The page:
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Measuring the body – Part 1: Anthropometry


Measurement of body dimensions (weight, height, etc) is called anthropometry. These figures are essential to help us manage diet and lifestyle programmes.

We have normal ranges for each parameter, and health indices based on their ratios. In the general population, these measurements are very useful and help doctors tell you, for example, if you are at risk of diseases like diabetes or heart disease because of your weight.

For example, body mass index (BMI) looks at body weight according to height; the risk of chronic disease has been shown to rise as BMI increases.

Yes, it is true that these measures need to be interpreted with caution in certain individuals, such as athletes and bodybuilders. But this does not mean they are not useful in the vast majority of individuals.

The most important anthropometric measurements in weight management are height, weight and waist and hip circumferences. There are many more measurements, but these four and the relationships between them will immediately give us a very good idea of health and health risks in most people.

What you should be aware of

BMI (weight/height2)


Waist circumference

Waist circumference

You should take these measures (or have them taken) regularly as part of your general care. The earlier any risk is detected, the earlier steps can be taken to help.

One of the very few drawbacks of anthropometry is that it does not tell us about body composition, i.e. how much of body weight is fat, how much is muscle, etc. We now have devices able to tell us this. I talk about this in another article (See here for bioelectrical impedance body composition analysis).

If you would like to know more about anthropometry, please read on.

The Details

The main anthropometric measurements used in weight management:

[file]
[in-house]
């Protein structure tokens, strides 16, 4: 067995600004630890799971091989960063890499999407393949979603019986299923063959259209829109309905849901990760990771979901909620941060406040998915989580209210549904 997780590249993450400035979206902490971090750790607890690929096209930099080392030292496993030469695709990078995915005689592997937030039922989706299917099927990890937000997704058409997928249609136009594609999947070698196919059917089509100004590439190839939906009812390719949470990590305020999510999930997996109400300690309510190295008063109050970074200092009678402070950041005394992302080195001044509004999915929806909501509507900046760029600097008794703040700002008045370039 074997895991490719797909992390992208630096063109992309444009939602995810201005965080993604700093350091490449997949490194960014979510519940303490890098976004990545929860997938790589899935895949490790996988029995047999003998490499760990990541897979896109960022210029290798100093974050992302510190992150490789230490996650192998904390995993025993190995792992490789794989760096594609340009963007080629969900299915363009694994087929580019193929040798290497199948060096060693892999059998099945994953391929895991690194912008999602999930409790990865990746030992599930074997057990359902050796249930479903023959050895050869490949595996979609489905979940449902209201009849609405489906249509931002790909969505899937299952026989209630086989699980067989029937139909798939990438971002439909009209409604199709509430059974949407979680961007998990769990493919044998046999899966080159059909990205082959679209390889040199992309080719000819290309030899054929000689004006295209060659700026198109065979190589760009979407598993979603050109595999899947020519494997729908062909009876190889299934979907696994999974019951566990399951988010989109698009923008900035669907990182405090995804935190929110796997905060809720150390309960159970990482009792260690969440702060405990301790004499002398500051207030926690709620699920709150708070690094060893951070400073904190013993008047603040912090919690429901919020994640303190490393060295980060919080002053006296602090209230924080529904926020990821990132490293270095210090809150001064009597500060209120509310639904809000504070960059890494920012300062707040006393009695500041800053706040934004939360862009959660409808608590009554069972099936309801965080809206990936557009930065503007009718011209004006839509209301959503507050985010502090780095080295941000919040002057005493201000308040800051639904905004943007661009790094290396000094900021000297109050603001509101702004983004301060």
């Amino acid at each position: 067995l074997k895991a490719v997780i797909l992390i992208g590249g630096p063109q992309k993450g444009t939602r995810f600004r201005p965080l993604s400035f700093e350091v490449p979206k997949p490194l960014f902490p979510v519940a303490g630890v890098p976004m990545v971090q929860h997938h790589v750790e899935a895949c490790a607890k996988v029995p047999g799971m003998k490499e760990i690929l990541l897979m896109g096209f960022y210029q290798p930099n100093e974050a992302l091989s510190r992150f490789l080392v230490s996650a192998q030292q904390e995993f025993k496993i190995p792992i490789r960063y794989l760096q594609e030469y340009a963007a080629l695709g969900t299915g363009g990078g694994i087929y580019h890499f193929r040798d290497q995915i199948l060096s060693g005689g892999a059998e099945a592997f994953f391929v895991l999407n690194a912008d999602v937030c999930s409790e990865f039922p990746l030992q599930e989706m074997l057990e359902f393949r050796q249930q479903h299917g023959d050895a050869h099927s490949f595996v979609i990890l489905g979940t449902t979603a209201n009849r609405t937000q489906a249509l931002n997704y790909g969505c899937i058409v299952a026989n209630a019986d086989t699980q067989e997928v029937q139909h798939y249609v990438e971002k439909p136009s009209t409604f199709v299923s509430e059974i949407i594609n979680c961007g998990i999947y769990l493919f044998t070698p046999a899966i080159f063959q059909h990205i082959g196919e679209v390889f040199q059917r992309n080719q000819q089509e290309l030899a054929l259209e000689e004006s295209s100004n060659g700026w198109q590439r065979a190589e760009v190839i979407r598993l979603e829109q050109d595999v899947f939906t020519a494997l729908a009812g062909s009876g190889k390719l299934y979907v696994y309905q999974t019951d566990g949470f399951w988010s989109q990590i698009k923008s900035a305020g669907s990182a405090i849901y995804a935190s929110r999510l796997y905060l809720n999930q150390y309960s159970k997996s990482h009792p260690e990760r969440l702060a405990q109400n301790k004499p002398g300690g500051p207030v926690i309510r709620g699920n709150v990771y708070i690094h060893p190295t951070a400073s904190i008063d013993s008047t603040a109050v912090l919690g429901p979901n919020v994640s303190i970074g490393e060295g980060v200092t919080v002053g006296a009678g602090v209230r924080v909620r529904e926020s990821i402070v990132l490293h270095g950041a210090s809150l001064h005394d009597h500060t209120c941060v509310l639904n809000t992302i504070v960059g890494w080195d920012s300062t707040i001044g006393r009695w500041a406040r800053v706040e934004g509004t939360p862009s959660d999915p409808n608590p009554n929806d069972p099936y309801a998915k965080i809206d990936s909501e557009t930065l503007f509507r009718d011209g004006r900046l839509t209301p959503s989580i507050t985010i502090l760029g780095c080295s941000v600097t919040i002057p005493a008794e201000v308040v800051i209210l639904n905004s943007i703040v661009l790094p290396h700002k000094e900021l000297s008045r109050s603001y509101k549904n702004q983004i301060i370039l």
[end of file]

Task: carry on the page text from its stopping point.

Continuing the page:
• Weight
  • Height
  • Waist and hip circumferences

Numerous other anthropometric measurements are available but are only necessary in specific circumstances.


Weight is a basic measurement and should be measured to +/-100 g. Greater accuracy can be sought but is rarely relevant in this context as the time since your last glass of water or since you last urinated is going to affect weight by at least that much.

It is important to maintain consistency in the method, always using the same scales and attempting to take the measurement in the same conditions each time (e.g. on getting up in the morning, in light underwear and after urinating).

How often?

Whilst we should not become obsessed with weighing ourselves, it has been shown that regular self-monitoring of body weight increases awareness about how certain behaviours affect our weight. This can promote self-correction. I suggest weighing yourself 2 or 3 times a week (and taking action if you notice that your weight is starting to creep up!).


Height is obviously essential to be able to interpret weight. There is a huge difference between two people weighing 12 stone, if one of them is 6 inches taller than the other. Height is included in two of the most important indices for the interpretation of body weight: body mass index and waist-to-height ratio.